9. Some of the more important studies of elite versus popular Puritan religious expressions include Hall; Weisman; Erik R. Seeman, Pious Persuasions: Laity and Clergy in Eighteenth-Century New England (Baltimore, MD: Johns Hopkins University Press, 1999); and Douglas Winiarski, “‘Pale Blewish Lights’ and a Dead Man’s Groan: Tales of the Supernatural from Eighteenth-Century Plymouth, Massachusetts,” William and Mary Quarterly 55 (October 1998): 497–530. Important works addressing differences among Puritan elites include Michael P. Winship, “‘The Most Glorious Church in the World’: The Unity of the Godly in Boston, Massachusetts, in the 1630s,” The Journal of British Studies 39 (January 2000): 71–98; Janice Knight, Orthodoxies in Massachusetts: Rereading American Puritanism (Cambridge, MA: Harvard University Press, 1994); Stephen Foster, The Long Argument: English Puritanism and the Shaping of New England Culture, 1570–1700 (Chapel Hill, NC: University of North Carolina Press, 1991); Theodore Bozeman, To Live Ancient Lives: The Primitivist Dimension in Puritanism (Chapel Hill, NC: University of North Carolina Press, 1988); Louise A. Breen, Transgressing the Bounds: Subversive Enterprises among the Puritan Elite in Massachusetts, 1630–1692 (New York, NY: Oxford University Press, 2001); and Douglas Winiarski, “Native American Popular Religion in New England’s Old Colony, 1670–1770,” Religion and American Culture 15 (Summer 2005): 147–86.
  10. Josiah Cotton, Memoirs, Massachusetts Historical Society Collections, 59–61.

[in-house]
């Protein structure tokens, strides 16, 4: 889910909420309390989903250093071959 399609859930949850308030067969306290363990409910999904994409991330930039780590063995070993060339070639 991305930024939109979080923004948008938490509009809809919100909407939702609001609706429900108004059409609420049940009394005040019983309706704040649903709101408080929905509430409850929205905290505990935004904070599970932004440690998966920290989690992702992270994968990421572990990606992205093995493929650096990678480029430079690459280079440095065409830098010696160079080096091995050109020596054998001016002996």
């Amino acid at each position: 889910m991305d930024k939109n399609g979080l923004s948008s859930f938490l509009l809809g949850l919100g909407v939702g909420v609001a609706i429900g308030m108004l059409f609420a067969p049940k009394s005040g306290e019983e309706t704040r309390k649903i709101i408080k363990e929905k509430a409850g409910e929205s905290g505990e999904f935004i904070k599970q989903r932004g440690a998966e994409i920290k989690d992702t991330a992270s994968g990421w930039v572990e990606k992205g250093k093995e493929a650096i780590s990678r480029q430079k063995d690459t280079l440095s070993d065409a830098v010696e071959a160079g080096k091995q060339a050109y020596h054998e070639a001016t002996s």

11. Judith S. Graham, Puritan Family Life: The Diary of Samuel Sewall (Boston, MA: Northeastern University Press, 2000), 77, 154; John Demos, A Little Commonwealth: Family Life in Plymouth Colony (New York, NY: Oxford University Press, 1970), 145–70; Roger Thompson, Sex in Middlesex: Popular Mores in a Massachusetts County, 1649–1699 (Amherst, MA: University of Massachusetts Press, 1986).
  12. Josiah Cotton, Memoirs, 63.
  13. Josiah Cotton, Memoirs, 51.
  14. Travers, “Notes and Documents”; John Cotton Jr., Upon the Death of that Aged, Pious, Sincere-hearted Christian, John Alden, Esq. Late Magistrate of New-Plimouth Colony, who Died Sept. 12th, 1687, Being about Eighty nine Years of Age (Boston, 1687); John Cotton Jr. and George Kieth, A Refutation of Three Opposers of Truth, by Plain Evidence of the Holy Scripture (Philadelphia, PA: William Bradford, 1690).
  15. Josiah Cotton, Memoirs, 48–52; Winiarski, “All Manner of Error.”
  16. Josiah Cotton, Memoirs, 48–49.
  17. McIntyre, “John Cotton, Jr.,” 131–33; Josiah Cotton, Memoirs, 48–49.
  18. Richard D. Brown, “The Healing Arts in Colonial and Revolutionary Massachusetts: The Context for Scientific Medicine,” in Frederick S. Allis Jr. et al., eds., Medicine in Colonial Massachusetts, 1620–1820 (Boston, MA: The Colonial Society of Massachusetts, 1980), 35–47; George E. Gifford Jr., “Botanic Remedies in Colonial Massachusetts, 1620–1820,” in Allis et al., Medicine in Colonial Massachusetts, 263–88.
  19. Thomas Prince papers, Massachusetts Historical Society, letter to unknown recipient; McIntyre, “John Cotton, Jr.,” 31–133.
  20. Winiarski, “Native American Popular Religion,” 162–64.
  21. Josiah Cotton, Memoirs, 49.
  22. Josiah Cotton, Memoirs, 49.
  23. Hall, Worlds of Wonder; Winship, “The Most Glorious Church”; Seeman, Pious Persuasions; Josiah Cotton, Memoirs.
  24. Josiah Cotton, Memoirs.
  25. Thomas Milton Halsey, ed., The Diary of Samuel Sewall (New York, NY: Farrar, Straus, and Giroux, 1973), 389; Josiah Cotton, Memoirs, 44–46; McIntyre, “John Cotton, Jr.,” 133–36; Peterson, “The Plymouth Church,” 582–93.
  26. Josiah Cotton, Memoirs, 45.